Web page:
other, after a while you know almost anyone and they know you, and so
on. And nobody cares whether you drive a snazzy ritzy sports car or not.
In fact, all you might need is a pickup truck (to haul some farwood from
them thar forest...).

Regards, Joerg

http://www.analogconsultants.com

Re: OT:Shooting Ourselves in the Foot
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Interesting mix.
The groupings I would have thought should be
Indian/Chinese/Japanese
US/Europe (east and west)

The innovations have come from all over. Just because there is a good
business climate for high tech in California does not mean the things
developed and produced there are necessarily invented there.

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Who is they?  If you mean the Indians, Chinese and Taiwanese the answer
is : was yes, is yes and no in that order. Salaries in India are I
believe rising and they are being under cut by China.

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Who is "our" this is an international NG.  The experience global.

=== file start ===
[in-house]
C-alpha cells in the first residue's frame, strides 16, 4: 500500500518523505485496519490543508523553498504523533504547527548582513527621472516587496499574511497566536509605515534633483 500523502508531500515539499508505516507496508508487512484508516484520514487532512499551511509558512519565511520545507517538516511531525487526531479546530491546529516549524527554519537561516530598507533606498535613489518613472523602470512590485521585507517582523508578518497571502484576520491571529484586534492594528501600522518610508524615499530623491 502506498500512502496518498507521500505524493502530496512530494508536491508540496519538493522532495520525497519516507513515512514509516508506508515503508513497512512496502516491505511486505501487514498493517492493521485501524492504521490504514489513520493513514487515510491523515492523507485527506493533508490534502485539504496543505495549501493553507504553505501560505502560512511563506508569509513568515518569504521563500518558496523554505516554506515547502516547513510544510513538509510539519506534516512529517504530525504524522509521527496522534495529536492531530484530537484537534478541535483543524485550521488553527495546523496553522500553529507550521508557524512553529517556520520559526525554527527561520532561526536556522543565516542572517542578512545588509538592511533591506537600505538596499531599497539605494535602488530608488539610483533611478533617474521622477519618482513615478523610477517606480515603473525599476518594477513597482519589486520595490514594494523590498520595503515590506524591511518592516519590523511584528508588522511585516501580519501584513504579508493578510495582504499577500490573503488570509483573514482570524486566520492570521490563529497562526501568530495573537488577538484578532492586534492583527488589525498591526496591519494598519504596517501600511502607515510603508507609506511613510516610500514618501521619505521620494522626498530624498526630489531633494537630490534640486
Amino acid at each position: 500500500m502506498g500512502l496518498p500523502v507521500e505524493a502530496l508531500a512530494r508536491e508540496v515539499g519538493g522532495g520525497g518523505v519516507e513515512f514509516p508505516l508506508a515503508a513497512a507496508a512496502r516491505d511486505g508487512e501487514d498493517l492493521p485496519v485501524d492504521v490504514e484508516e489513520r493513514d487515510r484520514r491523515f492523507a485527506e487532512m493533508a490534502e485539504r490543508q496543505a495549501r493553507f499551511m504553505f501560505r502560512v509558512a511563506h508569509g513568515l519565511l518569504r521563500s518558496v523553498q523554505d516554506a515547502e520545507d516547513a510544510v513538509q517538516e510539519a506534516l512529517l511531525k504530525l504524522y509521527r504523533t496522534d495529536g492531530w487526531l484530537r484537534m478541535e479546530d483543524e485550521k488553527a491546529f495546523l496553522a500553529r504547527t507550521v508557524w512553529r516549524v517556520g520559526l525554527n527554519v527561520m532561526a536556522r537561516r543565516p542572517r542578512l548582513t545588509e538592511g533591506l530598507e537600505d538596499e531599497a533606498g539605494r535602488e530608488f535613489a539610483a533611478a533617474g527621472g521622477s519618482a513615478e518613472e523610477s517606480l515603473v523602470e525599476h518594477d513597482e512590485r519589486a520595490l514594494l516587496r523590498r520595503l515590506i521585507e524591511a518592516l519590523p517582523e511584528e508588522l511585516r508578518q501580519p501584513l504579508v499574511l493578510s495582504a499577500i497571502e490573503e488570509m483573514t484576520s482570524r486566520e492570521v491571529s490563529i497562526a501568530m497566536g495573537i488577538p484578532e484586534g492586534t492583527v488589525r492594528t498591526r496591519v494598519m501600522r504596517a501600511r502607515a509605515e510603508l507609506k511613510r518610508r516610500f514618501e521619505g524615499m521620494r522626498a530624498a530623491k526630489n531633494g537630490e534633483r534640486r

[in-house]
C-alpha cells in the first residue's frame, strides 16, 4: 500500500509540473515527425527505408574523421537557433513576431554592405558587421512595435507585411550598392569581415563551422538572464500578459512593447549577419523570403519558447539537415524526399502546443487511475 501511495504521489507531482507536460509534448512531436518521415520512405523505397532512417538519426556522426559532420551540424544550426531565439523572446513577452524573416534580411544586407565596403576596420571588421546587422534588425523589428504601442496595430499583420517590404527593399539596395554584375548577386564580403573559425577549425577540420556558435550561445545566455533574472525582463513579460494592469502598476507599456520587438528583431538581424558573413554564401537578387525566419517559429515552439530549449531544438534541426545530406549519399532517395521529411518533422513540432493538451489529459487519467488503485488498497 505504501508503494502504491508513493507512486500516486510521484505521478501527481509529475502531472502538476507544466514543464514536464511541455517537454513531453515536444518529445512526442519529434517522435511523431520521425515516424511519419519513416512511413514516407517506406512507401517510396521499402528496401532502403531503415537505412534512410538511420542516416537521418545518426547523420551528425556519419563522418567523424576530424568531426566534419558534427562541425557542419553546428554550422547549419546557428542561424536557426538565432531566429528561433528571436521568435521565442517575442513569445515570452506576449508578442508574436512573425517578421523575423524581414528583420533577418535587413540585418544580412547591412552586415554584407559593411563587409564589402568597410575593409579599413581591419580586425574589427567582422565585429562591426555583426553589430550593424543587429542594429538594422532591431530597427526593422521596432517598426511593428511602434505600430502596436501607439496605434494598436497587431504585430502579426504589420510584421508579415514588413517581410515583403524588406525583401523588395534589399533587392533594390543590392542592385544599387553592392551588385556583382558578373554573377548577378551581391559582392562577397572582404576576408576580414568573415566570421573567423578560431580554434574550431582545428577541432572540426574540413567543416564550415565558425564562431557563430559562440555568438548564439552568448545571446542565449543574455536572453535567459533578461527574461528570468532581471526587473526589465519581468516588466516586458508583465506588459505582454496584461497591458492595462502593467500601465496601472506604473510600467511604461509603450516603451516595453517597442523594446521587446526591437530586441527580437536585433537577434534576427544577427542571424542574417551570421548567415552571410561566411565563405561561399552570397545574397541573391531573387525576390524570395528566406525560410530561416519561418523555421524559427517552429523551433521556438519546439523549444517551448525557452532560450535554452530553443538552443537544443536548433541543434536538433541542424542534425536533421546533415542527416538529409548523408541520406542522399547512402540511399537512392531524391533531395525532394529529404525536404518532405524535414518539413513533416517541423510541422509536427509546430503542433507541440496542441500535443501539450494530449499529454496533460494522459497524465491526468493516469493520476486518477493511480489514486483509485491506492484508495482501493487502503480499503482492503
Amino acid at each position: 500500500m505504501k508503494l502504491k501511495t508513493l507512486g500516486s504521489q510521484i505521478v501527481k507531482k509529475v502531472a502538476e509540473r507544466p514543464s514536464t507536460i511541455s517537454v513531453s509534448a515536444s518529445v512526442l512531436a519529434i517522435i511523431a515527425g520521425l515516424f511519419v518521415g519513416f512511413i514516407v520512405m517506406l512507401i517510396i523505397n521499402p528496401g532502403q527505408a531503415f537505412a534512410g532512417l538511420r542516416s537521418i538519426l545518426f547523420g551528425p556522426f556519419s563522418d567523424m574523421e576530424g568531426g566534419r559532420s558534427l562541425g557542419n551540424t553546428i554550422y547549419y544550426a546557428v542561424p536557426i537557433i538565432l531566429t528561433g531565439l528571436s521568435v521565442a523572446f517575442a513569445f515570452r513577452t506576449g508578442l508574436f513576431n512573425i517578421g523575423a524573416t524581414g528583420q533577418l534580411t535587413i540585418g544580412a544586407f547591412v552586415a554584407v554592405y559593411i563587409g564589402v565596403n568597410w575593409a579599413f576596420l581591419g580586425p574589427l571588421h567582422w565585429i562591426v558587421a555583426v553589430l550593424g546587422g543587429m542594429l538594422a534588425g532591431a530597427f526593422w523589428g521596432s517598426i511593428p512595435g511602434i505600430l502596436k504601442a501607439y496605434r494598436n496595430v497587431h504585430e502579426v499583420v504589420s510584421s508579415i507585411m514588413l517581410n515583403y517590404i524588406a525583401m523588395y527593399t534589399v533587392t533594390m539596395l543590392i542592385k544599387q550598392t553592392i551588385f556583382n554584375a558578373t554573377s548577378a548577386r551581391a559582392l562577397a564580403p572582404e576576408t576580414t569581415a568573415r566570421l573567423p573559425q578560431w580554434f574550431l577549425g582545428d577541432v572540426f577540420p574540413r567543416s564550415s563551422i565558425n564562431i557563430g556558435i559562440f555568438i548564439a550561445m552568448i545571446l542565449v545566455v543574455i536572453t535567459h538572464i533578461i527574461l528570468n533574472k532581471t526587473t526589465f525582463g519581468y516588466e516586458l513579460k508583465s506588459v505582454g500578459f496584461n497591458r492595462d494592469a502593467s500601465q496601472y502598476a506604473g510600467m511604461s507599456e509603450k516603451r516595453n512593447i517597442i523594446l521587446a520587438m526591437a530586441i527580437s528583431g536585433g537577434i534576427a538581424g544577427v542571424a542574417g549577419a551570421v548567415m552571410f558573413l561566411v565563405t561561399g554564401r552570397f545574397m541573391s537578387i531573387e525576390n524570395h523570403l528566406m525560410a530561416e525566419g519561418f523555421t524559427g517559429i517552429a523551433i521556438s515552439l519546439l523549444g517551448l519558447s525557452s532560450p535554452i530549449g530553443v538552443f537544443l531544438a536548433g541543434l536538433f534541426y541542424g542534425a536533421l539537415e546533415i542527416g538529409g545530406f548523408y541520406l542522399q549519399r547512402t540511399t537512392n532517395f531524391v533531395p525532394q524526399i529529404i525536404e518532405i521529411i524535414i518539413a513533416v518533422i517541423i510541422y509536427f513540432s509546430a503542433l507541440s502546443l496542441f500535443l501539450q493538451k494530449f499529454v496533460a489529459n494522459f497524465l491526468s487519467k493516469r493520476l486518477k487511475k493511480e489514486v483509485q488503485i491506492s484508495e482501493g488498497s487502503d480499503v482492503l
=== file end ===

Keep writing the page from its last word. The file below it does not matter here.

Perhaps it is just that the Indian students are smarter and realise
there is much experience on this NG and hang out here. US student could
too.

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No. Many of the questions are answered by Eastern Europeans as well. I
know of several tools that are developed in Eastern Europe. They some
very good people. The Eastern Europeans have some of the best
mathematical and computing brains on the planet.

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who is "ourselves"?

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It is an interesting question. Part of the answer is to certify or